# How to Find Exponential in JavaScript

The exp() is the static method of Math; therefore, it is always used as Math.exp() rather than as a method of the Math object created.

## JavaScript exponential

To find an exponential value in JavaScript, use the Math.exp() method. JavaScript Math.exp() function is used to return ex, where x is an argument, and e is the Euler’s number, which is a base of the natural logarithms.

### Syntax

`Math.exp(x)`

### Parameter(s)

The variable x, whose exponential value is ex, must be determined.

### Return Value

The exponential value ex.

See the following method. #### Note

1. For a positive argument x, Math.log(Math.exp(x)) gives the value x.
2. If the argument is negative infinity, then this method returns 0.
3. If the argument is positive infinity, then this method returns positive infinity.
4. If an argument is positive zero or negative zero, then this method returns 1.
5. If the passed value is not a valid number, the method returns NaN.
6. If the passed value is null, the method returns 1.

#### Compatibility(Version and above)

2. Internet Explorer v3
3. Firefox v1
4. Edge v12
5. Opera
6. Safari v1
7. Android webview v1
8. Chrome for Android v18
9. Firefox for Android v4
10. Opera for Android
11. Safari on iOS v1
12. Samsung Internet v1.0
13. Node.js

JavaScript version: ECMAScript 1

## JavaScript exp()

The following code demonstrates the use of the Javascript exp() method.

```// example1.js

var a = 1;
var b = -1;
var c = 2;
var d = 3;

console.log(Math.exp(a));
console.log(Math.exp(b));
console.log(Math.exp(c));
console.log(Math.exp(d));```

#### Output

```node example1
2.718281828459045
0.36787944117144233
7.38905609893065
20.085536923187668
```

### Example 2

The following example demonstrates that if the passed value is not a valid number, then the method returns NaN.

```// example2.js

var a = "JavaScript";
var b;

console.log(Math.exp(a));
console.log(Math.exp(b));
```

#### Output

```node example2
NaN
NaN
```

### Example 3

JavaScript exp() method cannot be used with complex arguments, as only integer arguments are accepted.

```// example3.js

//Complex values cannot be passed as arguments as follows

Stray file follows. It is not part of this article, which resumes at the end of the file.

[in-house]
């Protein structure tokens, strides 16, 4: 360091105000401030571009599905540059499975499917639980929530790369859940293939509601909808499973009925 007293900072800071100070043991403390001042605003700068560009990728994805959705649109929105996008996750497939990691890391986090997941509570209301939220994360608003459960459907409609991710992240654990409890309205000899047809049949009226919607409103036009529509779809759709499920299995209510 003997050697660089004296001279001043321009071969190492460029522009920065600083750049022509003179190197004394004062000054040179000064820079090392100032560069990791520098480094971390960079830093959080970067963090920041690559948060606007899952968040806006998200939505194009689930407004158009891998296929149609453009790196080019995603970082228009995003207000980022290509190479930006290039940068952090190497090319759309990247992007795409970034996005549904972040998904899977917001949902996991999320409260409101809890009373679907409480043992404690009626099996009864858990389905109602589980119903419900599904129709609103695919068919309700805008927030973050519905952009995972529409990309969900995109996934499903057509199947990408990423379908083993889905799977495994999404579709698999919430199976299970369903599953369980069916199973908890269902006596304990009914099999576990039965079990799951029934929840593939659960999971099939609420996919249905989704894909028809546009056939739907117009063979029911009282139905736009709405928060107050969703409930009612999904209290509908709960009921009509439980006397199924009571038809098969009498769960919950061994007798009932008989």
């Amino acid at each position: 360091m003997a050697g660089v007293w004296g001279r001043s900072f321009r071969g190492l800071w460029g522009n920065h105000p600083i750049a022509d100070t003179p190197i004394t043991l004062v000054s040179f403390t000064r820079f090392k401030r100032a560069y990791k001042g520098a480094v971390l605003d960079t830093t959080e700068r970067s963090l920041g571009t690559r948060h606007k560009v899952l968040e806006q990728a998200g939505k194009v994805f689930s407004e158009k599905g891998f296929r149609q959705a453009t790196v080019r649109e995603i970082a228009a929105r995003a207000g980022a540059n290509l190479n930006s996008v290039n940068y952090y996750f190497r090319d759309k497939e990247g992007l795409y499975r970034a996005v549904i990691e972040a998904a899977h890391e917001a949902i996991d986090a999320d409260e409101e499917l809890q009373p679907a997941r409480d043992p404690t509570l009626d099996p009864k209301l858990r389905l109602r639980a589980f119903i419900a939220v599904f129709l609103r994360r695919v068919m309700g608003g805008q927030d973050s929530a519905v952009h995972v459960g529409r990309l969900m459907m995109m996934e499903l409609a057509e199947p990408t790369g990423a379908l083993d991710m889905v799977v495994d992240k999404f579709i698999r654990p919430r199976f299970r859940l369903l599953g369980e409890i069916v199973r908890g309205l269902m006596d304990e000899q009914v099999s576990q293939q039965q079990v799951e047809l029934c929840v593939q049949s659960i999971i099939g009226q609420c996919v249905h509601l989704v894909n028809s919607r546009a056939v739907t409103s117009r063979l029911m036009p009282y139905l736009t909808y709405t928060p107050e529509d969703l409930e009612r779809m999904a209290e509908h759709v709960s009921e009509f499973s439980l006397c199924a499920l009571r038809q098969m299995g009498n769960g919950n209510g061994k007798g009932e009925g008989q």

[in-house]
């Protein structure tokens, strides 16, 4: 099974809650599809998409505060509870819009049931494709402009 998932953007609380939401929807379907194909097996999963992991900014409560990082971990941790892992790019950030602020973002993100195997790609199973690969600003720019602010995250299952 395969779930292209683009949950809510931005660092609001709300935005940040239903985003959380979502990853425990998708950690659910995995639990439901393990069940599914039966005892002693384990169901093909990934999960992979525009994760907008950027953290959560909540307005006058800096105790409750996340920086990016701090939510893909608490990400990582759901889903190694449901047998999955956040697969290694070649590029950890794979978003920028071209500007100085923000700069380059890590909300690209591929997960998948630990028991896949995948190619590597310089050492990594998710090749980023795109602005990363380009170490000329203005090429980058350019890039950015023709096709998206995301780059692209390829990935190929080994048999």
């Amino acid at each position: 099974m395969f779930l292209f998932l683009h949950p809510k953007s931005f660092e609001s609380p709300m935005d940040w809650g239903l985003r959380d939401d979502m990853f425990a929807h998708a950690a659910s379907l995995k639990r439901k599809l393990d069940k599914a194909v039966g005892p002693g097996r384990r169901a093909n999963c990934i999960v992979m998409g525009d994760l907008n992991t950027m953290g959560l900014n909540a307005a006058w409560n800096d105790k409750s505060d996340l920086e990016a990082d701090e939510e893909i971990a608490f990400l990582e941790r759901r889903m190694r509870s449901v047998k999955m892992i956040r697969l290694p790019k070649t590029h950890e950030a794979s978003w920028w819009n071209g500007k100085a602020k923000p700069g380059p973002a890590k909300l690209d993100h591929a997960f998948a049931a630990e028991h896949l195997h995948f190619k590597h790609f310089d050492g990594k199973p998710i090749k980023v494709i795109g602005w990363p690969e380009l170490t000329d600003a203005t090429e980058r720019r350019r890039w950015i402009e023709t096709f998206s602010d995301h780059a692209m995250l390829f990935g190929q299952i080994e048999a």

//since only integer arguments are accepted.

console.log(Math.exp(2+i));
```

#### Output

```node example3
ReferenceError: i is not defined```

### Example 4

The following example demonstrates that for a positive x: ln(ex) = x.

```// example4.js

var x = 10;
var a = Math.exp(x);

console.log(Math.log(a));
```

#### Output

```node example4
10
```

### Example 5

The following example demonstrates the case of the parameter as infinity(positive/negative) and zero(positive/negative).

See the following code.

```//example5.js

var a = Number.POSITIVE_INFINITY;
var b = Number.NEGATIVE_INFINITY;

var c = 0;
var d = -0;

console.log(Math.exp(a));
console.log(Math.exp(b));
console.log(Math.exp(c));
console.log(Math.exp(d));
```

#### Output

```node example5
Infinity
0
1
1
```

### Example 6

The following example demonstrates that if null is passed as an ent, this method returns 1.

```// example6.js

var a = null;
var b = "";
var c = [];

console.log(Math.exp(a));
console.log(Math.exp(b));
console.log(Math.exp(c));
```

#### Output

```node example6
1
1
1
```

### Example 7

The following example demonstrates the application of this method in a simple programming context.

Given any x, compute the value of the infinite series:

1 + x/1! + x2/2! + x3/3! + x4/4! + …

[Now, it would be tough to devise a program to solve this. But since

1 + x/1! + x2/2! + x3/3! + x4/4! + …  = ex,

It can be done within a few lines of code]

See the following code.

```// example7.js

var x;

const rl = r.createInterface({
input: process.stdin,
output: process.stdout
});

const prompt1 = () => {
return new Promise((resolve, reject) => {
resolve();
});
});
};

const main = async () => {
await prompt1();
rl.close();
console.log();
console.log('The value of the series 1 + x/1! + (x^2)/2! + (x^3)/3! + ... :');
console.log(Math.exp(x));
}
main();```

#### Output

```node example7
Test Case 1:
x: 1

The value of the series 1 + x/1! + (x^2)/2! + (x^3)/3! + ... :
2.718281828459045

Test Case 2:
x: 2

The value of the series 1 + x/1! + (x^2)/2! + (x^3)/3! + ... :
7.38905609893065
```

That’s it.

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